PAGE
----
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Traditional analyses of the curve fitting problem maintain that the data do not indicate what form the fitted curve should take. Rather, this issue is said to be settled by prior probabilities, by simplicity, or by a background theory. In this paper, we describe a result due to Akaike [1973], which shows how the data can underwrite an inference concerning(More)
The hypothesis that all life on earth traces back to a single common ancestor is a fundamental postulate in modern evolutionary theory. Yet, despite its widespread acceptance in biology, there has been comparatively little attention to formally testing this "hypothesis of common ancestry". We review and critically examine some arguments that have been(More)
The problem of simplicity involves three questions: How is the simplicity of a hypothesis to be measured? How is the use of simplicity as a guide to hypothesis choice to be justified? And how is simplicity related to other desirable features of hypotheses-that is, how is simplicity to be traded-off? The present paper explores these three questions, from a(More)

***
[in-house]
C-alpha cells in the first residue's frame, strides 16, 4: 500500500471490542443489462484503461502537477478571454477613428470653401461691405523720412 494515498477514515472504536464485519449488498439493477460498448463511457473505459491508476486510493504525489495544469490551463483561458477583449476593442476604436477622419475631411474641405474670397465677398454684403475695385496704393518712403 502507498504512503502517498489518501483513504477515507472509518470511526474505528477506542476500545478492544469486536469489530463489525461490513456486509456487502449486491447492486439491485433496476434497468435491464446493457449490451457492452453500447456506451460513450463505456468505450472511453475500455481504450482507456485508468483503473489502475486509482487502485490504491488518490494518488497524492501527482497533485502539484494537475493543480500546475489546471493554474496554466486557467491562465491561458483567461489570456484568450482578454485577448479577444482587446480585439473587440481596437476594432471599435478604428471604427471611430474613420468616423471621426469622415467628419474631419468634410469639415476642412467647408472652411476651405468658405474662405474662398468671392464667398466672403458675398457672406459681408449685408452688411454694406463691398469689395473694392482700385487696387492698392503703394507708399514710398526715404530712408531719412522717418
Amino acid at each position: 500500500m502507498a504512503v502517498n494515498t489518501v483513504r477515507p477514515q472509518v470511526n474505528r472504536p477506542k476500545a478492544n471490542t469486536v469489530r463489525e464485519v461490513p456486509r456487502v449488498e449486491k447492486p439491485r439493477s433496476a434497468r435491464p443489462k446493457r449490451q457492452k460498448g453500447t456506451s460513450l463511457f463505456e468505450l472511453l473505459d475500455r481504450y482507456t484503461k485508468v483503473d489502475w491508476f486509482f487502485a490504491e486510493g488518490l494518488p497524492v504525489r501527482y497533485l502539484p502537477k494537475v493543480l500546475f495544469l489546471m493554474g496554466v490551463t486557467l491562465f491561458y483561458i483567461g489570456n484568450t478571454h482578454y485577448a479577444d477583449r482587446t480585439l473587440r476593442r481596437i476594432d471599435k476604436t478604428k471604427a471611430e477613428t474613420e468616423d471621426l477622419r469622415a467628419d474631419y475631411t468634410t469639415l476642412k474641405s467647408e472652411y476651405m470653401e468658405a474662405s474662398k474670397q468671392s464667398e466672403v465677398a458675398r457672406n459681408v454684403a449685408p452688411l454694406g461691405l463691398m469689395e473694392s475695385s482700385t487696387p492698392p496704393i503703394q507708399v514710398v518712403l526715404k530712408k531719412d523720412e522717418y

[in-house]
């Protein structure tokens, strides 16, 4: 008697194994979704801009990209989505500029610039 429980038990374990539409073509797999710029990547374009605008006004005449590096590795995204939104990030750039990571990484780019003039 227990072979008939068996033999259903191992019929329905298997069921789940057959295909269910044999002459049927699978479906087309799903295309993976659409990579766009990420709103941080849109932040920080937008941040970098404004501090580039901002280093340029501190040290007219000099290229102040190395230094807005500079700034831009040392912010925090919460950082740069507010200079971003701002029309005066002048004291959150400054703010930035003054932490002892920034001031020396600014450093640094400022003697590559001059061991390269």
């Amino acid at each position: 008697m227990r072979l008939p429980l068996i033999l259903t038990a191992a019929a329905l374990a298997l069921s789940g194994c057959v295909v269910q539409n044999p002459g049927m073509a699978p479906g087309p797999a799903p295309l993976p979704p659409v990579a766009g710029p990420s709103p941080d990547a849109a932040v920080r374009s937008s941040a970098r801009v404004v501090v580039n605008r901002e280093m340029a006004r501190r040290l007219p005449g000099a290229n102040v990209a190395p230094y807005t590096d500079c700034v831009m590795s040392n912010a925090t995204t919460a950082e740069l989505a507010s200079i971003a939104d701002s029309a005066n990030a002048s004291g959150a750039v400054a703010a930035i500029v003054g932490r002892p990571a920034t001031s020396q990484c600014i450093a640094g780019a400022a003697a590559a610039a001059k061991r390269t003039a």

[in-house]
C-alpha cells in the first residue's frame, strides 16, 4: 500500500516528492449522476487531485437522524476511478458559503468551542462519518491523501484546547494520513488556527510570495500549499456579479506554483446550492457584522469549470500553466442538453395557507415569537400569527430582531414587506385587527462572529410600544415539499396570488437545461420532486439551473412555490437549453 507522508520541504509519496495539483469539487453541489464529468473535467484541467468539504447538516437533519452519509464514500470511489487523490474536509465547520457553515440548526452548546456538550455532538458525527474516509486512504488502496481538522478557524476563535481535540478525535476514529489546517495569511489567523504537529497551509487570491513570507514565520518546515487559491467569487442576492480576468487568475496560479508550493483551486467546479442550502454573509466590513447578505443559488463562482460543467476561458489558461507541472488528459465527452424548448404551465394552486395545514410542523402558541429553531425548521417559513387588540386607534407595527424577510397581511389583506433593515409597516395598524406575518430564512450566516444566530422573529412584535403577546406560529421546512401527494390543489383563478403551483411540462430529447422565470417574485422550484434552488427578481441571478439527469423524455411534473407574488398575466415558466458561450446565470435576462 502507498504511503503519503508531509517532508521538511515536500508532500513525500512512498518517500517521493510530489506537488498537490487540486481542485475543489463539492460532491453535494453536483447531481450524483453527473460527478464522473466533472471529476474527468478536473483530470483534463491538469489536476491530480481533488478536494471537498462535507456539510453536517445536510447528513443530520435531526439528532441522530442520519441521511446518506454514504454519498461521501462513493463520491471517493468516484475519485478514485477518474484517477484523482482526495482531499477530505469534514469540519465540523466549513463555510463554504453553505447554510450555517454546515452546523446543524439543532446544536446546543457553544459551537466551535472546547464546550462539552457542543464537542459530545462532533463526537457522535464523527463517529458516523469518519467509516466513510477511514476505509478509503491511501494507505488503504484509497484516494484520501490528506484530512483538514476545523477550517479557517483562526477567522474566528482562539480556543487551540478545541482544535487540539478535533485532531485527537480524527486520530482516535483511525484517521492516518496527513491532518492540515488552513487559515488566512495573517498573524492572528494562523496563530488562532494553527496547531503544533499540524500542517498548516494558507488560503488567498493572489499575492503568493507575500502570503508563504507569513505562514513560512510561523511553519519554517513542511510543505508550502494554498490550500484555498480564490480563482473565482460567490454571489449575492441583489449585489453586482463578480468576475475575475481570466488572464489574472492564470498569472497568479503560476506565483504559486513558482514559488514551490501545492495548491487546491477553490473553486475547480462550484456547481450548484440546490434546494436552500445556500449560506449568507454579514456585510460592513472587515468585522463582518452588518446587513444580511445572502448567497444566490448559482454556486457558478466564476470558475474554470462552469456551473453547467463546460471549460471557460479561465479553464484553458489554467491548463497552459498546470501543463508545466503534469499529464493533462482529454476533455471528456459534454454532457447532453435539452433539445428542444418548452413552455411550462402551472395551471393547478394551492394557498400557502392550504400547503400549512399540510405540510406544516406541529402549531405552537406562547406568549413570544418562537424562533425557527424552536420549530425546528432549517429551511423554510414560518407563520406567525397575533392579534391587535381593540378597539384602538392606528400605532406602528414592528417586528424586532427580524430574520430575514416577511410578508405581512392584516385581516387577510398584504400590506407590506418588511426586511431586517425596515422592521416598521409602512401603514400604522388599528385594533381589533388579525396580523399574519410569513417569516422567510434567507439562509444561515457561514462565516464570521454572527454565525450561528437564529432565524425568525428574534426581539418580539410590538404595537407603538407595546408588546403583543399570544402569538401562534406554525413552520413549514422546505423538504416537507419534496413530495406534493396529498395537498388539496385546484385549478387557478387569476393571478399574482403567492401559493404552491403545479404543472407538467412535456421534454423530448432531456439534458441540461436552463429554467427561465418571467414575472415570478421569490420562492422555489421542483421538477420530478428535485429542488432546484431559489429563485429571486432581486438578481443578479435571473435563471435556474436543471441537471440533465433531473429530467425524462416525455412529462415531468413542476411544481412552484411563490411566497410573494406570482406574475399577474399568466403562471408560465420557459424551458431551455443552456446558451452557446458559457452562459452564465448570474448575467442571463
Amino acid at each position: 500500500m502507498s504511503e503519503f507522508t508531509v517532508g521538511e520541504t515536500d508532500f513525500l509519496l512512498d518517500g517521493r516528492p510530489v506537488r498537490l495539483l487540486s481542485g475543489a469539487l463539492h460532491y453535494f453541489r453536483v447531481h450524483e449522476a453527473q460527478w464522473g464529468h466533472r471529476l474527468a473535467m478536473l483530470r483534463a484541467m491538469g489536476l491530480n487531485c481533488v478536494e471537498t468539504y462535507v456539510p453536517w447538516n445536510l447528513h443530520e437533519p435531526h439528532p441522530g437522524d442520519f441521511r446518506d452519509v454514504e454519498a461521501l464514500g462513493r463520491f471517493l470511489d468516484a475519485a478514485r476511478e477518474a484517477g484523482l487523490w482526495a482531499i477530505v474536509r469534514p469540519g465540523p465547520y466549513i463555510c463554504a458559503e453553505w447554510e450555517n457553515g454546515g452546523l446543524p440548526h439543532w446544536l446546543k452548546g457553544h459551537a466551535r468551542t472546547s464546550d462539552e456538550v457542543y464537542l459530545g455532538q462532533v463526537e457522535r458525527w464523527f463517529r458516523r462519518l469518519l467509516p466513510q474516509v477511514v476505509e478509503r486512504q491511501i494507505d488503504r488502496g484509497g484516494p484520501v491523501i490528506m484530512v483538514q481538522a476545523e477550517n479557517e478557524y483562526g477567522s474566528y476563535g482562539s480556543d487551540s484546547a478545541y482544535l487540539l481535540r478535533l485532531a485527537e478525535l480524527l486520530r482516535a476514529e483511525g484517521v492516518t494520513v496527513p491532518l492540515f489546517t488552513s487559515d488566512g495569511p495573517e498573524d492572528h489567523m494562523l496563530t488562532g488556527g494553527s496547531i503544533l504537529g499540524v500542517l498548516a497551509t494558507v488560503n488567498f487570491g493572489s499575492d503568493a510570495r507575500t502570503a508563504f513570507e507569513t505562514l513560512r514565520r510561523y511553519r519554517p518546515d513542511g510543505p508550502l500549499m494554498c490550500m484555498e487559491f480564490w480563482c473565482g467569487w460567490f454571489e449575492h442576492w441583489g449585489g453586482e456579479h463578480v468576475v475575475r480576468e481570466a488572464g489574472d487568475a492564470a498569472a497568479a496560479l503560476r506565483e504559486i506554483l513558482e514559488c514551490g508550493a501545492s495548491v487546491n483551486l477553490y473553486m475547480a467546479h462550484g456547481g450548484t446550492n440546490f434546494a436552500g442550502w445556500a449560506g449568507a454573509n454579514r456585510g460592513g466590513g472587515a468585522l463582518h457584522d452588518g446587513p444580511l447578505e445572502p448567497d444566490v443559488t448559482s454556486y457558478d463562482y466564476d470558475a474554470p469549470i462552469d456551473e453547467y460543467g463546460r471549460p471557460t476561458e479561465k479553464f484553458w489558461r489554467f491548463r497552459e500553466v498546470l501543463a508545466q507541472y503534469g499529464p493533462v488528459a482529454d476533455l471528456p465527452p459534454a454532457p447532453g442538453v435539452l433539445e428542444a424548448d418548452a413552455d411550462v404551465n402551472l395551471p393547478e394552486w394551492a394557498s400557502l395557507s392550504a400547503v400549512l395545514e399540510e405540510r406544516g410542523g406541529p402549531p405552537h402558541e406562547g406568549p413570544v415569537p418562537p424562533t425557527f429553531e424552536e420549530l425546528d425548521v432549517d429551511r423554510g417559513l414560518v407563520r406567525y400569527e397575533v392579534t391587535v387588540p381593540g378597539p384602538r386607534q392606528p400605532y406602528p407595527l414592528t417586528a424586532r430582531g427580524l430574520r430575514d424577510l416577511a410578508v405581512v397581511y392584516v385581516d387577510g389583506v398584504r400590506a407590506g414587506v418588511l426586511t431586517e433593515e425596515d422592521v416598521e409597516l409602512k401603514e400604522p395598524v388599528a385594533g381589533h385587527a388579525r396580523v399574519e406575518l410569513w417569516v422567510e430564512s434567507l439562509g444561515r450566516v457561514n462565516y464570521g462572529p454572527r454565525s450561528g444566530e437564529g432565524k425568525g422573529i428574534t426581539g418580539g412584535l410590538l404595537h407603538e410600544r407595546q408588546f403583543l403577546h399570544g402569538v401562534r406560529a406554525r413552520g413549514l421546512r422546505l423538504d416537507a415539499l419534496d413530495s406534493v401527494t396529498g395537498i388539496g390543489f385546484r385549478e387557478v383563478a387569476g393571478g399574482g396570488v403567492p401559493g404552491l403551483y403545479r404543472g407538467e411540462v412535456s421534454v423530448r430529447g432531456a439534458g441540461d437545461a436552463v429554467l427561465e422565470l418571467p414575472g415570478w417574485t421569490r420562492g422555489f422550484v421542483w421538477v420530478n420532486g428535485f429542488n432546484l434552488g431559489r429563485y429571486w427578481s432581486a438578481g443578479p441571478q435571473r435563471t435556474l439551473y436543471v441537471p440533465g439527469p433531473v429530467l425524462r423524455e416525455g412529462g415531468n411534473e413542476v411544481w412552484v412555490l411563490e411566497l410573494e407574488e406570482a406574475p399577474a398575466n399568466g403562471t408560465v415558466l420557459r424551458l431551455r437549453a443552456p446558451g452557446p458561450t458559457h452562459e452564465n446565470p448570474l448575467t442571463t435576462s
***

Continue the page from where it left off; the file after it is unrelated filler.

Akaike's framework for thinking about model selection in terms of the goal of predictive accuracy and his criterion for model selection have important philosophical implications. Scientists often test models whose truth values they already know, and they often decline to reject models that they know full well are false. Instrumentalism helps explain this(More)
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The concept of fitness began its career in biology long before evolutionary theory was mathematized. Fitness was used to describe an organism's vigor, or the degree to which organisms " fit " into their environments. An organism's success in avoiding predators and in building a nest obviously contribute to its fitness and to the fitness of its offspring,(More)